Network security is without a doubt a sector experiencing rapid growth. With more devices and gadgets in the world than there are people, opportunities for those looking to exploit vulnerabilities in internet-connected devices have never been so prevalent. This growth is affirmed by Forbes, stating that the network security industry will grow from a $75 billion business in 2015 to a $170 billion business in 2020.
With this increase in potential exploitation comes a need to actively combat threats. This is where network security engineers come in – these individuals work to combat external instances of unauthorised access, misuse and denial of computer networks, whether these networks be part of a private company or networks that are publicly available.
Why network security is only getting bigger
The nature of network security involves managing the everchanging tide of threats that public and private companies are faced with. Because of this, the role itself is still very much open to active change, and what is learned or known at the start of a career may be very different several years on. The role itself, being based on skills garnered through related fields such as information technology, information security, networking and engineering should also indicate the need for an ever-expensing knowledge base.
With this considerable learning curve, the need to adapt in a role like this is considerable – network security engineers have to frequently manage facets of enterprise networks such as relevant firewall setup, anti-virus, web content filtering, anti-spam, backups, anti-malware and anti-phishing. With these in mind, it is then key to develop mitigation strategies and address these needs by redesigning the network if required.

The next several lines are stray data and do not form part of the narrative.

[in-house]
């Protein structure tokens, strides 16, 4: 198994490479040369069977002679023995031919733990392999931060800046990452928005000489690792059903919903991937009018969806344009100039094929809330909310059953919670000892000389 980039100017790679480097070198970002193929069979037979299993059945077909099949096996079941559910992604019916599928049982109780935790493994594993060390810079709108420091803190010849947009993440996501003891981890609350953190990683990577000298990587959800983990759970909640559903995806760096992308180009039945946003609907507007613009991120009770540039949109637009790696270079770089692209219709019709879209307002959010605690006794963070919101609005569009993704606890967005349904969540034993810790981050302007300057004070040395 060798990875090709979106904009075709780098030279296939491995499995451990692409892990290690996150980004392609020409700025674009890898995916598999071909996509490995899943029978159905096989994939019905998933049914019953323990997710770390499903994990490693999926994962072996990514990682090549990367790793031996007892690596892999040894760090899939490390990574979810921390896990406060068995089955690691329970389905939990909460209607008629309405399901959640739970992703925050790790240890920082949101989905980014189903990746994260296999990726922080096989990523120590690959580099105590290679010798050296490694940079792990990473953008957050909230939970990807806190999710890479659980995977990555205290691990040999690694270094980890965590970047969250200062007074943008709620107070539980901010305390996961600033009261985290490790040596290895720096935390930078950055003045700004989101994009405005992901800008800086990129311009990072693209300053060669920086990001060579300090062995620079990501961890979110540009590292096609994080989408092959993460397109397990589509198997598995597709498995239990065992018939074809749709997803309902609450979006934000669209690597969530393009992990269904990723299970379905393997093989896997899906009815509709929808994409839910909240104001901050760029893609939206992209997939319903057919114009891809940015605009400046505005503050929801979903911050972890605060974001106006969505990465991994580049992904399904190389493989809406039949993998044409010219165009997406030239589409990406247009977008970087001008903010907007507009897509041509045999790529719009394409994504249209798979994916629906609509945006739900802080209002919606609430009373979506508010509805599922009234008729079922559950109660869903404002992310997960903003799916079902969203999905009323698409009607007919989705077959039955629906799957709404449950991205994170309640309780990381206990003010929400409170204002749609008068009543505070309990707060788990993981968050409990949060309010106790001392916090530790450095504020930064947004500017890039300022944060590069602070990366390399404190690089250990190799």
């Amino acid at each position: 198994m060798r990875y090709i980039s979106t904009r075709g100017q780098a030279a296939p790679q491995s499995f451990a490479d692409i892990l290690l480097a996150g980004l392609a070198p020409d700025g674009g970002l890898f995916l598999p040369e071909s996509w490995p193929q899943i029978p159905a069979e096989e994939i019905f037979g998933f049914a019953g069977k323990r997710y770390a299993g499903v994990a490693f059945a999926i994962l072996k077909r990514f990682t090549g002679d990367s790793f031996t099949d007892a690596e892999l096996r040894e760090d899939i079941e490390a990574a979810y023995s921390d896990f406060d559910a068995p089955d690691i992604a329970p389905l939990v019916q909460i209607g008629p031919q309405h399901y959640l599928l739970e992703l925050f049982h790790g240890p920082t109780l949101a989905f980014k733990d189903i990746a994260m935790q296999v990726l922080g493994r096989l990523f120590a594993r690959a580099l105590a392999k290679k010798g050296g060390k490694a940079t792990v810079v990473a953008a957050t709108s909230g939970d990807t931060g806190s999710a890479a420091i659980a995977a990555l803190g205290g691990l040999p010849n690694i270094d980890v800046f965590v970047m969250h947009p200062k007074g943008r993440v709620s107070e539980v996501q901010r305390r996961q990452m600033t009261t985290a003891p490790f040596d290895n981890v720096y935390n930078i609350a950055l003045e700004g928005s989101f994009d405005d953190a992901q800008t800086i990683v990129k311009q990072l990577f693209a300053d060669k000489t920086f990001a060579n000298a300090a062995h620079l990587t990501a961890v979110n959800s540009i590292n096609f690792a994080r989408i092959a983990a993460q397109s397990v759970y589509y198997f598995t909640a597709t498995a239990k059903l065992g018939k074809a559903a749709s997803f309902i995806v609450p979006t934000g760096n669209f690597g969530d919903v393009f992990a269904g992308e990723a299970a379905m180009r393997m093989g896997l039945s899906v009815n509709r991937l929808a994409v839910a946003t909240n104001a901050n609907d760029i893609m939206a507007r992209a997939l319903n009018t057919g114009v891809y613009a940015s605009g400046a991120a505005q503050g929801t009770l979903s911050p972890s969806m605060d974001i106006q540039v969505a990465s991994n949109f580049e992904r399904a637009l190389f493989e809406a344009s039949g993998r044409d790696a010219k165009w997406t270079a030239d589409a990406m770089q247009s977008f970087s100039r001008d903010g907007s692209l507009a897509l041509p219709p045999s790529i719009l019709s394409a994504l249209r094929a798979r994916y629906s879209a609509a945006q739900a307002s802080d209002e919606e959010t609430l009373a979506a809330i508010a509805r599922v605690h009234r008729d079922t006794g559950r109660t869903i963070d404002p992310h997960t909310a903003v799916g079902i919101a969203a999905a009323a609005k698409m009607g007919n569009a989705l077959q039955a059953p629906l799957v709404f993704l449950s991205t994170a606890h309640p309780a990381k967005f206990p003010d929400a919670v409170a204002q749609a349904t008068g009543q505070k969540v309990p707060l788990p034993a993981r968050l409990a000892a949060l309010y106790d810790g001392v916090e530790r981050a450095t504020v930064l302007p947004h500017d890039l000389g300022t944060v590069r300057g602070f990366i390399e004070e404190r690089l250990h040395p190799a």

Redevelopment of a network then necessitates the need to develop appropriate network policies, disaster recovery strategies in the event of a network breach, manage security systems (such as ensuring that questionable access patterns within the firewall are managed), and fix problems both onsite and offsite.
It should be evident that this role requires dedication and a firm understanding of the technological landscape – this is just one of the reasons that people are flocking to become qualified network security engineers.
Gain your network security qualifications today
The Advanced Diploma of Network Security affords individuals with the knowledge and skills to design, plan, monitor and manage the information and communications technology enterprise network or work independently as an information and communications technology specialist. If you would like to know more about what’s required to convert your experience into an information technology qualification, speak to the team at Skills Certified today.